Uncommon pork cuts from Chef Jesse Morrison at The Common
When I met some friends after work one Friday at The Common’s new location on 109 street and 99 ave in Edmonton, I was impressed with the unique pork options on the menu. An ideal place to meet for drinks after work, the scene was hip and the food coming out of the kitchen looked incredible.
I was eager to chat with the chef, but it was packed he couldn’t get away from the kitchen so I left my card.
I connected with The Common‘s chef, Jesse Morrison, who recognized my last name (it turns out he used to break dance my brother). Excited to meet a chef who is also a B Boy, Jesse invited me back to The Common to learn a little more about what he is doing to make some secondary pork cuts a number one option on the menu at The Common.
POUTINE . RED BRAISED PORK, CHEESE CURDS, SCALLIONS, GRAVY $11
I got an eyeful of Jesse’s braised pork belly poutine on my second visit to the common. I was used to seeing roasted cuts of belly, but this dish of skinny fries smothered and covered in pulled pork belly (and a gravy made from the juices/stock) is a popular snack off the menu.
MAC & CHEESE . HAM HOCK, CAULIFLOWER, PEAS, PANKO CRUST $8.50
This was the first time I had seen pork hocks accompanying mac and cheese on a menu. Braised at 200 degrees for 16 hours, the meat from hocks is firmer when pulled off the bone, and Jesse has created a complimentary texture that goes well with the ultimate comfort food. This dish is getting an update for the summer menu, so if you want to try this… you better head down this weekend. (Or you cross your fingers it comes back in the fall).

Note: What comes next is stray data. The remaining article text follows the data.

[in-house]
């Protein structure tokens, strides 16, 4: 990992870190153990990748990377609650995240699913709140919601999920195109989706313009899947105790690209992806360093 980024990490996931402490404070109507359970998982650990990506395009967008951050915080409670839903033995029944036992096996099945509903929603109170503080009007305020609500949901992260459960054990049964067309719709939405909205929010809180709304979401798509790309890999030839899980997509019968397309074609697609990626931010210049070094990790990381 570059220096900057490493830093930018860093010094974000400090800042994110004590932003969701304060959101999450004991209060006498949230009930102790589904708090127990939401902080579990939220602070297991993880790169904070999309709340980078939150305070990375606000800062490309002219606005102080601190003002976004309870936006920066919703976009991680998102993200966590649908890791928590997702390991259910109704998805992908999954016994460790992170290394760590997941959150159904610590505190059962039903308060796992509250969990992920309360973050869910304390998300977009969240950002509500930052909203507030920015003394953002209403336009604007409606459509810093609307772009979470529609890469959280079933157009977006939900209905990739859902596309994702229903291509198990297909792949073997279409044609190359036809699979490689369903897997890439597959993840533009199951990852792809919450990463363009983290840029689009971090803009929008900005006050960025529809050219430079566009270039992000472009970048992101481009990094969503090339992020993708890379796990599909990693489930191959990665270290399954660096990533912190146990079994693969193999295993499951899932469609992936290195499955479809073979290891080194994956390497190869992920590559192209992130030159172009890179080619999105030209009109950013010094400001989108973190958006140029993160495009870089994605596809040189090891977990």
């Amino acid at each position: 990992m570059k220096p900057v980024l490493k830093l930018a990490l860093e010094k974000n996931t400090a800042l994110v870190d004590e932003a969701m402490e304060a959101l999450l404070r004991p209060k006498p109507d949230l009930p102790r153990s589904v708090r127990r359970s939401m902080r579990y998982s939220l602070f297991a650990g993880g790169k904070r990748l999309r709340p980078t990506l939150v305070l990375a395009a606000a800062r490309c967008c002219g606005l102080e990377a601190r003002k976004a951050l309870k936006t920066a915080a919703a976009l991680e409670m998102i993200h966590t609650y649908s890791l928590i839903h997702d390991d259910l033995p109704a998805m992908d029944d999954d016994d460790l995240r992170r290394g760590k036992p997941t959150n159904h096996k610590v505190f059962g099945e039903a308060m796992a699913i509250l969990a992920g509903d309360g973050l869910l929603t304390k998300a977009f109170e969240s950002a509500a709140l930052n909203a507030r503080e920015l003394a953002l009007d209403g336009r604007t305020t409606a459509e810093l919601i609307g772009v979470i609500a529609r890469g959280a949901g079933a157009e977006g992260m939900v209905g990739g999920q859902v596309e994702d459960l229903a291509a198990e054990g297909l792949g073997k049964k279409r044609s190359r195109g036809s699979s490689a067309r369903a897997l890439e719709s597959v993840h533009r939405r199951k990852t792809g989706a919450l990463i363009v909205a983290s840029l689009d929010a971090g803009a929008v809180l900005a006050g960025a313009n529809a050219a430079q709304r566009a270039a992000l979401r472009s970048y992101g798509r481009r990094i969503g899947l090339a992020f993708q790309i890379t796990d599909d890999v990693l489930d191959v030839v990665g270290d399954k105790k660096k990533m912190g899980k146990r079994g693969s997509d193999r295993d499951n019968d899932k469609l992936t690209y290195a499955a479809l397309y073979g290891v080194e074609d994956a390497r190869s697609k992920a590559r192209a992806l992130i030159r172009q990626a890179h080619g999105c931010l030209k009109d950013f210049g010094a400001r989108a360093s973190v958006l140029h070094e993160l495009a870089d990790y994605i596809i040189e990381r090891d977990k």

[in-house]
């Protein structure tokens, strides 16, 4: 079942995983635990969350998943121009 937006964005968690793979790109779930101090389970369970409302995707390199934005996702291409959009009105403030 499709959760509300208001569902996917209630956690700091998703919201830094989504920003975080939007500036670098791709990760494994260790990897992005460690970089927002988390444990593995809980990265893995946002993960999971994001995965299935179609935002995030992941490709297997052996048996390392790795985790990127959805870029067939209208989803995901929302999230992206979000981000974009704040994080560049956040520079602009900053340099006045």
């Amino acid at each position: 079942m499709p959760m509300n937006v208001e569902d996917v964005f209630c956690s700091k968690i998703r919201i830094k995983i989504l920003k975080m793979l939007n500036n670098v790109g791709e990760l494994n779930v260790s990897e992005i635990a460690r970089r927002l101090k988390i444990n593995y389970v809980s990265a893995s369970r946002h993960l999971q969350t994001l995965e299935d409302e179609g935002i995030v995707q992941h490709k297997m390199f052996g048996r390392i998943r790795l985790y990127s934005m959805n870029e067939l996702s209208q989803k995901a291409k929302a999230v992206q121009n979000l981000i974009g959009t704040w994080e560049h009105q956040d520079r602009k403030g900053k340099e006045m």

BRAISED PORK SHOULDER . CABBAGE ROLLS, CELERY ROOT PUREE, WALNUT & CHILE PESTO . $18
Converting collagen to gelatin is key to achieving a tender pork shoulder, and slowly braising this cut leads to those melt in your mouth pieces of pork you don’t even need a fork to pull apart. Reusing the foil from butter to reheat his cabbage rolls, I watched Jesse recreate a dish in minutes that involved some serious prep time. Slowly cooked, this dish will not take long to devour.
The skin is removed from the shoulder, hocks, and belly after they have respectively been braised. Jesse dries the skin and is prone to deep fry it to be served as bar snacks. Braising juices and iiquids are saved and reserved as gravies and other sauces.
Not wanting to waste any party of the animal, Jesse is helping to create awareness and demand of some underrated cuts from the pig. Secondary cuts are also more economical, which is important to help keep everything on the menu at The Common under $20.
The new menu launches the last week on June and Jesse told me he will be serving pork tenderloin made with BBQ spices, with grilled peaches and corn succotash. Whether it is lunch, supper, day or night, Jesse Morrison is serving up some tasty pork dishes worth devouring.